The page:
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Coinsurance

Coinsurance refers to either a property insurance clause that requires clients to purchase adequate coverage or a joint insurance policy provided by multiple insurers.

What is coinsurance?

The term coinsurance has two different meanings. Small tech companies are usually more familiar with the first type of coinsurance: a coinsurance clause in a property insurance policy. Larger companies with significant risk might have the joint insurance that is the second type of coinsurance.

Coinsurance can refer to a property insurance clause

Your commercial property insurance might include a “coinsurance clause” that determines adequate coverage for your business’s property. This clause requires you to hold coverage equal to a certain percentage of your property's value, typically 80%.

Coinsurance can also mean a joint insurance policy provided by multiple insurers

Sometimes, multiple insurance providers share the risk of providing coverage for an individual or a business. When two or more insurers cooperate to provide a joint insurance policy, their coverage is known as “coinsurance.”

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Why do insurers include coinsurance clauses in property insurance policies?

Your insurer may be required by law to provide its clients with adequate property insurance coverage. By adding a coinsurance clause to its insurance policies, the insurer makes clients partially responsible for purchasing adequate coverage.

Even if an insurer isn’t legally obligated to provide adequate coverage, it may include a coinsurance clause for other reasons:

  • To ensure clients have adequate insurance coverage. If a client fails to purchase adequate property insurance coverage, they may regret it later on when they go to file a claim. A coinsurance clause ensures that clients always get the coverage they need.
  • To avoid paying higher claims. Even if they aren’t maxing out their coverage limit, clients usually make higher claims on more valuable properties. A coinsurance clause allows insurers to pay just a portion of those higher claims if a client didn’t purchase adequate coverage.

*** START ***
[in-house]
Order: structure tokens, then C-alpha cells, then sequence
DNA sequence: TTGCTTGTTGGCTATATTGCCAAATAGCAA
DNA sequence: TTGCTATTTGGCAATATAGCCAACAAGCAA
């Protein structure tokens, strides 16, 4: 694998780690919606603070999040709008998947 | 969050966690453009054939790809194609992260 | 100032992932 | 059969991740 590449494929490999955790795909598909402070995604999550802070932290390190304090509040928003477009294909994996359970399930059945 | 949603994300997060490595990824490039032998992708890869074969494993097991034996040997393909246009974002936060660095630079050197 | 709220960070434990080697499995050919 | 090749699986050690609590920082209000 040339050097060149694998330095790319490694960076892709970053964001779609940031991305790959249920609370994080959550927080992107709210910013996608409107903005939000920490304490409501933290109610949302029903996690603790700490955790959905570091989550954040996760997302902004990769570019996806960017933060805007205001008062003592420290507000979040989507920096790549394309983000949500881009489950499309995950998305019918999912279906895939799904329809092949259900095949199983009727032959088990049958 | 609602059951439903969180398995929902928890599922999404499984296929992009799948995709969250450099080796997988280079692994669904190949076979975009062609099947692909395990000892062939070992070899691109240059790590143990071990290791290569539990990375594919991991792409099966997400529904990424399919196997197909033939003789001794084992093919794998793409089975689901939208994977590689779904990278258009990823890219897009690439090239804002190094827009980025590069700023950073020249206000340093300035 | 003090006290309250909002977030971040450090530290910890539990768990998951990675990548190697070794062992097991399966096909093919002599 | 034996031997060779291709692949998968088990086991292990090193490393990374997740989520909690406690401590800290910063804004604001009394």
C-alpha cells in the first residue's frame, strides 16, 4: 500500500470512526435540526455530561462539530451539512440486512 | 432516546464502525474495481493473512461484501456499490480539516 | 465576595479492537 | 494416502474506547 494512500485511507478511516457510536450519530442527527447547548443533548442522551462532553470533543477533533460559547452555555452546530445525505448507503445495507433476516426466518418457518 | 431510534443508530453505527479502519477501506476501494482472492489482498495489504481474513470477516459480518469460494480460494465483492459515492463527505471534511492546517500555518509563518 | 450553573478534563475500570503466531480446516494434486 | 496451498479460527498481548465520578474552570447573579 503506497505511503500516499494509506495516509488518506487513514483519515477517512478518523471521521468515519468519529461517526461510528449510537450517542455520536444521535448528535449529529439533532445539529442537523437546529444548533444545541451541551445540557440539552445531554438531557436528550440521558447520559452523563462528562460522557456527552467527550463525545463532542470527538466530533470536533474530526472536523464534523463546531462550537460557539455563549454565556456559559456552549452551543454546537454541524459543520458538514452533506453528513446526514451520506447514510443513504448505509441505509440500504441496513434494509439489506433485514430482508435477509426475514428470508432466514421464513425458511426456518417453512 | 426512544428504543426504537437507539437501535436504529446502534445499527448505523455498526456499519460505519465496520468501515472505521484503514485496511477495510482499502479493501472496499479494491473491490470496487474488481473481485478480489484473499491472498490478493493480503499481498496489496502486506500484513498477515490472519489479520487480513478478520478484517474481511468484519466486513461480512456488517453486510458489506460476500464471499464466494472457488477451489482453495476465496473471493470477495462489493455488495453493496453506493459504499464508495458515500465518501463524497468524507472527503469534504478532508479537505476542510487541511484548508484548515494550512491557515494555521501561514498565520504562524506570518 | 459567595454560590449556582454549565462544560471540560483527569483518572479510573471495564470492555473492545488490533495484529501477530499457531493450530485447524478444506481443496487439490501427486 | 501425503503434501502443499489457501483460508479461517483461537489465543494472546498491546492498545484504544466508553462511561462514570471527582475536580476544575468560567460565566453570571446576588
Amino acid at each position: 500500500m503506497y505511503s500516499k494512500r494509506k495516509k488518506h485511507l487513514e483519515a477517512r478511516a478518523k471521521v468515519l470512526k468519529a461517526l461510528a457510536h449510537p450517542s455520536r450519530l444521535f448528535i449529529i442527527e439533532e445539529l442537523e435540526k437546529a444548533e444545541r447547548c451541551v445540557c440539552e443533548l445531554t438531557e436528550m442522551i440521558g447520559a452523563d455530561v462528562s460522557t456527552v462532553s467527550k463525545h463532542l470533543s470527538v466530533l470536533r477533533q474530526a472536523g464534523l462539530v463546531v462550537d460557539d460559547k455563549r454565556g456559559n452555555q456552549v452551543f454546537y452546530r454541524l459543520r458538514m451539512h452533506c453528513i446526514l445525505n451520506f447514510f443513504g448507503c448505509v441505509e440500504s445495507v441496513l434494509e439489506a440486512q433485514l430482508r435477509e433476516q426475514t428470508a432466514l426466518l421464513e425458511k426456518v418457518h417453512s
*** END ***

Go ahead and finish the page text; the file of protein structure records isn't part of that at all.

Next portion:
• To encourage accurate property value assessments. When clients are required to purchase objectively adequate coverage, they’re more likely to report accurate property value assessments, which benefits both the client and insurance provider in the long term.

How does a coinsurance clause change your property insurance?

A coinsurance clause requires you to purchase property insurance that covers a certain percentage of the total value of your property, typically 80%. If your commercial property is worth $400,000, for example, you must purchase a property insurance policy that covers at least $320,000 of that.

If you fail to purchase adequate coverage, your insurer can penalize you by refusing to completely fulfill a claim, even if it falls within your policy limit. Your insurer will typically calculate this penalty by dividing your coverage by the minimum adequate coverage, and fulfilling that portion of your claim.

Say, for example, that you purchased commercial property insurance that covers just $300,000 of your $400,000 office. In your coinsurance clause your insurer defines adequate coverage as 80% of your total property value – so $320,000. Because $300,000 / $320,000 = 0.94, your insurer will pay just 94% of any claims you make.

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